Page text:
For years, infosecurity has begged executive management for respect and struggled to get IT security on the corporate road map. Now that it's actually starting to happen, it turns out that many of us are unprepared to embrace the change.
In thousands of organizations, there's a growing expectation that risk managers will not only be able to track and manage all forms of operational risk -- including information and IT risk -- but report on it in enough detail to satisfy regulators and the board of directors that it's being adequately managed.
Management and government are imposing these new expectations through laws, regulations, accounting and auditing practices and the evolving concept of what constitutes good corporate governance. This change hasn't happened overnight. At publicly held firms, multinationals and especially financial institutions, it's been in process for several years. But it isn't just big companies that can expect a higher level of risk management scrutiny. Firms of all sizes, especially if they deal with personal data, must explicitly demonstrate that their information risk is actively managed.
Corporations are responding to this pressure by increasing the stature and scope of their risk management efforts. Expressions of this new religion include the appointment of a new high priest -- the chief risk officer (CRO) -- and the introduction of corporate dogmas in the form of best practices.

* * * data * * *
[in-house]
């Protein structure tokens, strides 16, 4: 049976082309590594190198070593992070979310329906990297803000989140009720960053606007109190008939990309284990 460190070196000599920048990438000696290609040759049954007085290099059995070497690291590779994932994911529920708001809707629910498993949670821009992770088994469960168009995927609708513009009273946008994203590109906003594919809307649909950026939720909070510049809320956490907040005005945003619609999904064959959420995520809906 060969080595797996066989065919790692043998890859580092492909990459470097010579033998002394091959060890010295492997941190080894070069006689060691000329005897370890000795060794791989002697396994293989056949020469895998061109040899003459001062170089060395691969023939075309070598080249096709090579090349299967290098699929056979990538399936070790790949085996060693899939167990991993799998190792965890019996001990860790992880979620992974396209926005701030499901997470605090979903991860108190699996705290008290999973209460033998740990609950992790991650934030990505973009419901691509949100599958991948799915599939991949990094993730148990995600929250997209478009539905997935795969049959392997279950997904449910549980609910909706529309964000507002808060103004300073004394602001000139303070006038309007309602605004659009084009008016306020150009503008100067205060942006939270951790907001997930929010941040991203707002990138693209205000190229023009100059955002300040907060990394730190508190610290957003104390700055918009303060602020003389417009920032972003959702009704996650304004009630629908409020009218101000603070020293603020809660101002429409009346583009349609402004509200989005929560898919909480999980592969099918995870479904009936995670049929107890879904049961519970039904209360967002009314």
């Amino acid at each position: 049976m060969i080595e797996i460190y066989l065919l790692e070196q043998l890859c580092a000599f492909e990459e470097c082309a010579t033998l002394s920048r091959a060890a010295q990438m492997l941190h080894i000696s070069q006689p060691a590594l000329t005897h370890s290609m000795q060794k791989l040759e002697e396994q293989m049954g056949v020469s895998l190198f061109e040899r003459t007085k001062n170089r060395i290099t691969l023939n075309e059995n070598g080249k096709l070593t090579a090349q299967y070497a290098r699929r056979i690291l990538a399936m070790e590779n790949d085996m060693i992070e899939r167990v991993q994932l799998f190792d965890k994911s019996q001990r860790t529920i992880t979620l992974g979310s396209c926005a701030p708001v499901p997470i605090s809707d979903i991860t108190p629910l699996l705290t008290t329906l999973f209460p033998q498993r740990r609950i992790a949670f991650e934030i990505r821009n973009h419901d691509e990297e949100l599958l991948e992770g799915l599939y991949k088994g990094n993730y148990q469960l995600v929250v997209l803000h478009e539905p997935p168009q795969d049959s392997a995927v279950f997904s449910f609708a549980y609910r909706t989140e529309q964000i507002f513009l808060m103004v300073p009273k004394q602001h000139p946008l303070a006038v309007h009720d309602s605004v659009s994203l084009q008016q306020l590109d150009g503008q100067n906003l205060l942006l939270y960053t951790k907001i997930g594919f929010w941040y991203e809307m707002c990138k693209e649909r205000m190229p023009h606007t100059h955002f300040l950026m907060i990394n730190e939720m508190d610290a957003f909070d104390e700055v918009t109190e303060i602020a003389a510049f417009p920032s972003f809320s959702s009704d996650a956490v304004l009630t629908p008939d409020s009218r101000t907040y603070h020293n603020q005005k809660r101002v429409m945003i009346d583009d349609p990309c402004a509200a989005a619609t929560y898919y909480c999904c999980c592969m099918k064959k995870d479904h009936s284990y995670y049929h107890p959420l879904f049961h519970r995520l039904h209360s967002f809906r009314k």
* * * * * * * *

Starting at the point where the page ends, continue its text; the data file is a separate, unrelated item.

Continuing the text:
For a lot of people in the infosec profession, this new level of attention to risk will mean a lot more scrutiny to what exactly it is that we do. We'll be expected to make IT risk transparent, explaining it clearly and comprehensively in business terms -- using the risk vocabulary used by the rest of the organization. If we fail, the consequences are clear: We won't get much of a say in decision-making.
This is a marked change from the past, when executives were willing to make gut decisions on IT risk. They accepted our claim that information risks were too complex to explain to them. Under the new rules, that little trick won't work anymore.
In the short term, the transition from technical security to corporate risk will bring dislocation, including job loss. Those who can't accommodate themselves to the new corporate approach to risk will either have to find safe technical havens, where they can hide from risk reporting scrutiny, or choose a new career. Yes, there will always be a place for raw engineering talent, but the career opportunity pendulum is swinging towards management skills.
Under the new rules, cybercrime (in its various guises) isn't our primary concern. A greater priority is a corporate-wide comprehensive approach to the maintenance of information utility, including data accuracy, service continuity and even program management. There will still be specialists in disaster recovery, incident response and network security, but they will be increasingly expected to help information owners understand and manage their own risk.
The new risk discipline is a good thing for us, because it forces us to be honest. The constant supervision by risk management specialists and the application of corporate governance models to information security will mature our profession, finally aligning it with corporate business goals.
In the long term, this new emphasis represents job security for us. The corporate commitment to risk management isn't a fad, but a reasonable response to decades of increasing external demands. Because the new risk regimes are required to meet external requirements, they are permanent.
Likewise, the external change in rules is permanently altering the framework in which we work. The blinders are being forcibly removed from our faces. The only way to thrive in this new environment is to recognize and meet the new challenges.
About the author:
Jay Heiser, CISSP, is a London-based security analyst with TruSecure Corp.